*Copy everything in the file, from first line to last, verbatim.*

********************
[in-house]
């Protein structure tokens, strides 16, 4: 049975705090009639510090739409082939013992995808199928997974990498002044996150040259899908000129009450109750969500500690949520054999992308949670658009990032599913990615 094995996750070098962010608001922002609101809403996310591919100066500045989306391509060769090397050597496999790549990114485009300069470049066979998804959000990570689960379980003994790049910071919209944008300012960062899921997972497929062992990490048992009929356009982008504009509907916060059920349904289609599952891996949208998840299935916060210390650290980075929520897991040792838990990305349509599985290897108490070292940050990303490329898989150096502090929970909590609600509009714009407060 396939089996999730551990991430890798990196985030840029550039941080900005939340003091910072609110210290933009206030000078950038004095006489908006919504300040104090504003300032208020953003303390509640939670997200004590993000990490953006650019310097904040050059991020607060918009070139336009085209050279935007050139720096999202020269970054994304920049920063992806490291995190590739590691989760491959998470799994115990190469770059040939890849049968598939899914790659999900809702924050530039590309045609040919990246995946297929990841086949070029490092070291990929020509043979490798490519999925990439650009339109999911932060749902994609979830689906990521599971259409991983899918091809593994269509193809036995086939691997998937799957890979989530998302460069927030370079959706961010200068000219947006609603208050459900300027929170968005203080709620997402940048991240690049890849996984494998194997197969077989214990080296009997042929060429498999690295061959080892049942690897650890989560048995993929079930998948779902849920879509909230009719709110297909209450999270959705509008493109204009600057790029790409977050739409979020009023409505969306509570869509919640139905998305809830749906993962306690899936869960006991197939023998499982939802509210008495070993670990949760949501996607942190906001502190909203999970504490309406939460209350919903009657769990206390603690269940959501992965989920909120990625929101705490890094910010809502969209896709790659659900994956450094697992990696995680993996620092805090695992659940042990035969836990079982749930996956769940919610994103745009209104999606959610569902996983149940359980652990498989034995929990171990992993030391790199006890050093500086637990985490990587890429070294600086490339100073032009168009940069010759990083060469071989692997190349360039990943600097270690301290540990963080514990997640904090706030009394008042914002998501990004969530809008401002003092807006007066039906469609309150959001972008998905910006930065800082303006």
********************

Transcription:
[in-house]
């Protein structure tokens, strides 16, 4: 049975705090009639510090739409082939013992995808199928997974990498002044996150040259899908000129009450109750969500500690949520054999992308949670658009990032599913990615 094995996750070098962010608001922002609101809403996310591919100066500045989306391509060769090397050597496999790549990114485009300069470049066979998804959000990570689960379980003994790049910071919209944008300012960062899921997972497929062992990490048992009929356009982008504009509907916060059920349904289609599952891996949208998840299935916060210390650290980075929520897991040792838990990305349509599985290897108490070292940050990303490329898989150096502090929970909590609600509009714009407060 396939089996999730551990991430890798990196985030840029550039941080900005939340003091910072609110210290933009206030000078950038004095006489908006919504300040104090504003300032208020953003303390509640939670997200004590993000990490953006650019310097904040050059991020607060918009070139336009085209050279935007050139720096999202020269970054994304920049920063992806490291995190590739590691989760491959998470799994115990190469770059040939890849049968598939899914790659999900809702924050530039590309045609040919990246995946297929990841086949070029490092070291990929020509043979490798490519999925990439650009339109999911932060749902994609979830689906990521599971259409991983899918091809593994269509193809036995086939691997998937799957890979989530998302460069927030370079959706961010200068000219947006609603208050459900300027929170968005203080709620997402940048991240690049890849996984494998194997197969077989214990080296009997042929060429498999690295061959080892049942690897650890989560048995993929079930998948779902849920879509909230009719709110297909209450999270959705509008493109204009600057790029790409977050739409979020009023409505969306509570869509919640139905998305809830749906993962306690899936869960006991197939023998499982939802509210008495070993670990949760949501996607942190906001502190909203999970504490309406939460209350919903009657769990206390603690269940959501992965989920909120990625929101705490890094910010809502969209896709790659659900994956450094697992990696995680993996620092805090695992659940042990035969836990079982749930996956769940919610994103745009209104999606959610569902996983149940359980652990498989034995929990171990992993030391790199006890050093500086637990985490990587890429070294600086490339100073032009168009940069010759990083060469071989692997190349360039990943600097270690301290540990963080514990997640904090706030009394008042914002998501990004969530809008401002003092807006007066039906469609309150959001972008998905910006930065800082303006």